Insadong is a really cool little street with ton's of little shops. Mostly selling traditional korean stuff, there is also alot of little art galleries and a buddist temple thats pretty intresting. It is a lot like Asakasa in Tokyo.
Insadong is one of my favourite places in Seoul. It can be accessed by getting to either Anguk or Jongn(3)ga subway station. Insadong only consists of one street but it's definitely a street that you should visit in Seoul, and has a very cultural vibe in this massive city. Along the street you can watch many different dishes being prepared, with plenty of free tastings available. There are exhibitions, art galleries and lots of different performances going on. You can happily spend and hour or two in Insadong, and although many of the shops are nice they are certainly orientated towards tourists who want to take home some souvenirs, such as chopsticks, bags, purses, food etc. Overall it can be as cheap as you want it to be and is a vibrant area of the city.
Insadong really has a great atmosphere- yes it feels a little created for the tourists, but it's not really that bad- I enjoy stopping by once and a while. There are street performances, tons of art and galleries and food- both in restaurants and on the street. Also tea houses every where you turn.- Seem a little pricy, but that's cause you're getting a whole pot. Be sure to stop by Topgol park while you're there.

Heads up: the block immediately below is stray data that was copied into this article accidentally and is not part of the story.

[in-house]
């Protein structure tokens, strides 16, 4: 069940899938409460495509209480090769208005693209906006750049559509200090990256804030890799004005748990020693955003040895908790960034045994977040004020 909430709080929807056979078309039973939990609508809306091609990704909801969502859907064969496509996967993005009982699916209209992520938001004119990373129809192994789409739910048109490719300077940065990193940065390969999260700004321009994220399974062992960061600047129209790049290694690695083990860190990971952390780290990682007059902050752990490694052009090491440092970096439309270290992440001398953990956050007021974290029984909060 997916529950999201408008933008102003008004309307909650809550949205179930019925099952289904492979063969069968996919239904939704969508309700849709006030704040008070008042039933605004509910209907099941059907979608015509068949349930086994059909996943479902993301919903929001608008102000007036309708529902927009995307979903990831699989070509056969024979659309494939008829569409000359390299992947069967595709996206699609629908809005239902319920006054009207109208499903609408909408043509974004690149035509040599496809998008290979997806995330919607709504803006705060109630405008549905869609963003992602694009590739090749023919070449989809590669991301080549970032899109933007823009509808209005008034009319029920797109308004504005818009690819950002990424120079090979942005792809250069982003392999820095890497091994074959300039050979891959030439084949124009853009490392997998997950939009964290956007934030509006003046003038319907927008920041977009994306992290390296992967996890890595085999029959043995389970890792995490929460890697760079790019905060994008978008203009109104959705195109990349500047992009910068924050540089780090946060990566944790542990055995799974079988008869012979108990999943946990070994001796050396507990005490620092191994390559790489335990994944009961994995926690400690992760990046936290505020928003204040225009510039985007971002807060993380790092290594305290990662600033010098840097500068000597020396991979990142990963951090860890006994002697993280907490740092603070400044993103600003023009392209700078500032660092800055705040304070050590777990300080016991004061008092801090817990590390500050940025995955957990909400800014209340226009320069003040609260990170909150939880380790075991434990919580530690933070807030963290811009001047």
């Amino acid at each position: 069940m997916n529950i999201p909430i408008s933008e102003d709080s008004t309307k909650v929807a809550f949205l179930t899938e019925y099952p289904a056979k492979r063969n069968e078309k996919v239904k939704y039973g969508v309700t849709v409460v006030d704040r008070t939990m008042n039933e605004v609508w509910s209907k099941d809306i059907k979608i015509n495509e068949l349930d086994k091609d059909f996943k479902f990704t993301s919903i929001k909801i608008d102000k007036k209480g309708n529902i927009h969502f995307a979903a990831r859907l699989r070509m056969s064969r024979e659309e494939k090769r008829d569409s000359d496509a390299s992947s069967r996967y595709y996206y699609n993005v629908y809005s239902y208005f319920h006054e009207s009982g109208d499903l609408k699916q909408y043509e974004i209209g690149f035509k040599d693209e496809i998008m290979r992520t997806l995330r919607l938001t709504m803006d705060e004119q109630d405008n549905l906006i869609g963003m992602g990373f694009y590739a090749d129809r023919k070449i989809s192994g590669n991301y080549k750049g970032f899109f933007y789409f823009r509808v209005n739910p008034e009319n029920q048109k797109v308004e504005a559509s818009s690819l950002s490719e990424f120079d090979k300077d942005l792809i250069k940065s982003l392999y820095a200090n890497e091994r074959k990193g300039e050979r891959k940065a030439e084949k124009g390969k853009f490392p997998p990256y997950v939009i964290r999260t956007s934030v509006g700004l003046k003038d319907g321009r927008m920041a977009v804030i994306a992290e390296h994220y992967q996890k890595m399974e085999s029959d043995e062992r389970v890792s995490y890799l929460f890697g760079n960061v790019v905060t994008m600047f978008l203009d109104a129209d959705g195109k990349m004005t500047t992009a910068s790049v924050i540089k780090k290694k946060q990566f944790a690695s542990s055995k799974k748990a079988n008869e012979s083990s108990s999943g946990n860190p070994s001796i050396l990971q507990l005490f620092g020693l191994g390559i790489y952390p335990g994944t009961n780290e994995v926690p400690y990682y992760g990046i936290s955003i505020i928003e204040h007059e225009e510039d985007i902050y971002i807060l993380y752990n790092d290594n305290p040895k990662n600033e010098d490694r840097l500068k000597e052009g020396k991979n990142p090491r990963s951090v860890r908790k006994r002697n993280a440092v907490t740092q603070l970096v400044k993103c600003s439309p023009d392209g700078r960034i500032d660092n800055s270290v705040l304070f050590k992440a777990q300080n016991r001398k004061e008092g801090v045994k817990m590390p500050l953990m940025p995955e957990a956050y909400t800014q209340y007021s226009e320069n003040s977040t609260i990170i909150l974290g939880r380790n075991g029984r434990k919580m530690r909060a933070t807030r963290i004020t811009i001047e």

Insa-dong ,located in the middle of the city, is an important place where old but precious and traditional goods are on display. There is one main road in Insa-dong with alleys on each side. Within these alleys are galleries, traditional restaurants, traditional teahouses, and cafes. The shops in Insa-dong are very popular among all age groups.
This was my first visit to South Korea. I did as much research as I possibly could in two weeks (that's when I knew I was going). So, this area looked interesting to me. I expected to see more "art" stuff but it seemed to have more souveniers catering to tourists than I expected to see.
My surprise was how many great looking eateries/restaurants there were. We were still a tad early for lunch but thought we would return at some point to have dinner. Unfortunately, we never made it back. But....next time!
Please see my travelogue album on Insadong on my Seoul page!